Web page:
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Making Terrible Content Is An Essential Learning In Marketing

Georgia Harris
November 14, 2022

When it comes to making branded global content for the big hitters of the publication world, Graham McDonnell knows a thing or two about a thing or two.

As the Global Head of Brand & Creative at Time Magazine, Graham's career has been nothing short of inspirational to any up-and-coming marketers, but it hasn’t been without error. His talk at this year's Web Summit, titled ‘How To Make Terrible Branded Content’, was an insight into mistakes he sees made by so many, himself included.

One of Graham's points that he spoke about was the disruption a stereotypical “ad” can cause. One of the biggest mistakes marketers make is interrupting what their target audience is interested in. Disrupting the flow of a person's feed or use of downtime is a great way to deter possible clientele.

Brands often forget that marketing is telling a story, and to get your story across you have to hide it in something your targets like. Graham phrased it perfectly, when creating your marketing campaign think of it as a smoothie. The veg inside is the advert, what you are really looking for and know is good for you, but can be hard to stomach. Whereas things like strawberries, peanut butter or banana are the way you have marketed your promotion, the parts that make it look yummy and taste nice. Voila! The perfect smoothie.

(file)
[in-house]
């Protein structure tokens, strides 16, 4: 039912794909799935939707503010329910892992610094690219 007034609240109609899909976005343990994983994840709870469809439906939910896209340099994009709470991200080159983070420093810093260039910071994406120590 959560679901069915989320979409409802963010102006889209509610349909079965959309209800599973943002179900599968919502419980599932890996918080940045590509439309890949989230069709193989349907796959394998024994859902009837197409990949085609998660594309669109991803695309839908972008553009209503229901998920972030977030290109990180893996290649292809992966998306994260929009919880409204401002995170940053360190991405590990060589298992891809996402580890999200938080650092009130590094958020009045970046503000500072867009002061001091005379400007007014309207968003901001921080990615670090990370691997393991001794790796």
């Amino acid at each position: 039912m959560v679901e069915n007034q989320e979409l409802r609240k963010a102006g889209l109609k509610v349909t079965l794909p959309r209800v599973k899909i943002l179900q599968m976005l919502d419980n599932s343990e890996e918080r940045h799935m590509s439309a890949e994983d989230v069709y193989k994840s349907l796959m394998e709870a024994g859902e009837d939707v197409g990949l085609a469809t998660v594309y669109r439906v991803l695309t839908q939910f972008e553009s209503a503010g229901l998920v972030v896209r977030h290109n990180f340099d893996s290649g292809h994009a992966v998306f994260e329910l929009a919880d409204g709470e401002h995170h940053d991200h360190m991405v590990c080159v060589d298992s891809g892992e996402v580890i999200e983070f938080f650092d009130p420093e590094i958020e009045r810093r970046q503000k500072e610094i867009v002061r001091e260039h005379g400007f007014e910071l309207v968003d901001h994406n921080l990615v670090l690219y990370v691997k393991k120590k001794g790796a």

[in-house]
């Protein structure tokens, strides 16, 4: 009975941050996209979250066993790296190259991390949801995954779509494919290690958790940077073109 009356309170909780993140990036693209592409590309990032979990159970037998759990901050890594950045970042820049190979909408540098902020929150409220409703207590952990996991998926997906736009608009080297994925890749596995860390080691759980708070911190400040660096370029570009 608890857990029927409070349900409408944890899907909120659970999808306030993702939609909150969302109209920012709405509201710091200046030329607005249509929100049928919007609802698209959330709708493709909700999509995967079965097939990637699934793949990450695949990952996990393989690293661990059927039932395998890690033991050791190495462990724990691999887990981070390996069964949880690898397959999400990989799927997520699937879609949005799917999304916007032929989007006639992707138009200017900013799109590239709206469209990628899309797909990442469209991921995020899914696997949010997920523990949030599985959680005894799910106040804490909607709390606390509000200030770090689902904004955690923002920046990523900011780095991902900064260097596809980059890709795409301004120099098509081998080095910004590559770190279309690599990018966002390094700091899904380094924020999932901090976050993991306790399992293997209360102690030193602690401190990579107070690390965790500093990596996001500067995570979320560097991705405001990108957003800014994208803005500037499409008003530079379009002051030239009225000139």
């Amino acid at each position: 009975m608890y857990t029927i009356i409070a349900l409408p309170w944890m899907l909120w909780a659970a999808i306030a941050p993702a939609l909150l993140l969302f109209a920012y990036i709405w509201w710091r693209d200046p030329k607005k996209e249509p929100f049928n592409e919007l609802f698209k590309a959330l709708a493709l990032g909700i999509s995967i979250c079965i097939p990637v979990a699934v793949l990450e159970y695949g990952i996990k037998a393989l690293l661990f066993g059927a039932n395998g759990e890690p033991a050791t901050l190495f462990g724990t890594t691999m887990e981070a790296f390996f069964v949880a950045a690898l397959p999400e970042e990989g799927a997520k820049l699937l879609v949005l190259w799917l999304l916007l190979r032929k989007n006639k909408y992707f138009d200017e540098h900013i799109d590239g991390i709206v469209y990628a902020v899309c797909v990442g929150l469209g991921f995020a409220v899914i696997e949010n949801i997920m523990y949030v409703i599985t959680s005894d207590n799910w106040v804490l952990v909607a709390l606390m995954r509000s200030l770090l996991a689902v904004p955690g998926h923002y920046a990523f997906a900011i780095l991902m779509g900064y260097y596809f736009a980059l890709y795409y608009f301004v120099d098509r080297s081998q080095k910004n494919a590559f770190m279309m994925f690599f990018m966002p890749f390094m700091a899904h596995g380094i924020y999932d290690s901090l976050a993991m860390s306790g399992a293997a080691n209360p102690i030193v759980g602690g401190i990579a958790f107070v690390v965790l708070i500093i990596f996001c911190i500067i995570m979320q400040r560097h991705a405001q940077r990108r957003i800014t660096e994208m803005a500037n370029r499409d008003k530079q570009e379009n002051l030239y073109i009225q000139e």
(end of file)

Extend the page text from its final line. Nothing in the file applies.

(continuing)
People go to social media to relax, decompress and interact with their favourite parts of the digital world. Graham's big tip was to stop interrupting what your audience is interested in and focus on becoming what they are interested in. Hiding your promotion in a trending TikTok dance or a vlog on Instagram Reels is a key way to avoid disrupting the social media status quo.

Another common mistake Graham spoke about was companies making themselves the hero of the story. All successful marketing campaigns should come back to the importance of a good story.

Now don’t get us, or Graham for that matter, wrong, a little bit of self-praise or celebration of achievements is a pillar of marketing. But when you are selling your story, one of the biggest mistakes Graham spoke about was positioning the brand to be the protagonist in the story, that role should be dutifully taken by your target audience.

When you are creating your narrative, it's important to focus less on ‘our product can save your life’ and focus more on ‘let us help make X easier so you can focus on Y’. You don't want to make your audience feel less than for being without your help, you want to show them that what you offer is there to help them become more than. The best way to sell your product or promote your brand is to be the reason your audience succeeds.

Georgia Harris
Marketing

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